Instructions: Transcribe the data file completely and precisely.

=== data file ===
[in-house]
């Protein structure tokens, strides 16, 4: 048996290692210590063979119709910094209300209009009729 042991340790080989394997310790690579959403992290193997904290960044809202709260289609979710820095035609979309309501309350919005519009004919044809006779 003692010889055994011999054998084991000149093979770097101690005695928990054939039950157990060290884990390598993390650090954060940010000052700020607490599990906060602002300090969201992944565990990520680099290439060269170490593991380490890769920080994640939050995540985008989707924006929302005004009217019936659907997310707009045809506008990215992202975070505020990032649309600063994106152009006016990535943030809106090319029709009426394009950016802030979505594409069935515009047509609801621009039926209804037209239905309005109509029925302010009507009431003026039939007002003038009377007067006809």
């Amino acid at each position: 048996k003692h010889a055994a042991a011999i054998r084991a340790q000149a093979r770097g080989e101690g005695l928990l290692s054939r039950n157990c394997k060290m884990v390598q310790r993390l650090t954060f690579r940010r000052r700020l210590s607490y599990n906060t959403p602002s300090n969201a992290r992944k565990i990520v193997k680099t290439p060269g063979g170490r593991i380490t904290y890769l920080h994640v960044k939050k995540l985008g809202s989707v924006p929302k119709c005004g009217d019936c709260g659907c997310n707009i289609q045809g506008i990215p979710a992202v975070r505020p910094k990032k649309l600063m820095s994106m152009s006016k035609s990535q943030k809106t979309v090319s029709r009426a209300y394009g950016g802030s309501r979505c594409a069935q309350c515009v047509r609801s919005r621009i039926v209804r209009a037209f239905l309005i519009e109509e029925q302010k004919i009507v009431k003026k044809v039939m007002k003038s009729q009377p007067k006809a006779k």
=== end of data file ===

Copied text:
[in-house]
């Protein structure tokens, strides 16, 4: 048996290692210590063979119709910094209300209009009729 042991340790080989394997310790690579959403992290193997904290960044809202709260289609979710820095035609979309309501309350919005519009004919044809006779 003692010889055994011999054998084991000149093979770097101690005695928990054939039950157990060290884990390598993390650090954060940010000052700020607490599990906060602002300090969201992944565990990520680099290439060269170490593991380490890769920080994640939050995540985008989707924006929302005004009217019936659907997310707009045809506008990215992202975070505020990032649309600063994106152009006016990535943030809106090319029709009426394009950016802030979505594409069935515009047509609801621009039926209804037209239905309005109509029925302010009507009431003026039939007002003038009377007067006809």
């Amino acid at each position: 048996k003692h010889a055994a042991a011999i054998r084991a340790q000149a093979r770097g080989e101690g005695l928990l290692s054939r039950n157990c394997k060290m884990v390598q310790r993390l650090t954060f690579r940010r000052r700020l210590s607490y599990n906060t959403p602002s300090n969201a992290r992944k565990i990520v193997k680099t290439p060269g063979g170490r593991i380490t904290y890769l920080h994640v960044k939050k995540l985008g809202s989707v924006p929302k119709c005004g009217d019936c709260g659907c997310n707009i289609q045809g506008i990215p979710a992202v975070r505020p910094k990032k649309l600063m820095s994106m152009s006016k035609s990535q943030k809106t979309v090319s029709r009426a209300y394009g950016g802030s309501r979505c594409a069935q309350c515009v047509r609801s919005r621009i039926v209804r209009a037209f239905l309005i519009e109509e029925q302010k004919i009507v009431k003026k044809v039939m007002k003038s009729q009377p007067k006809a006779k």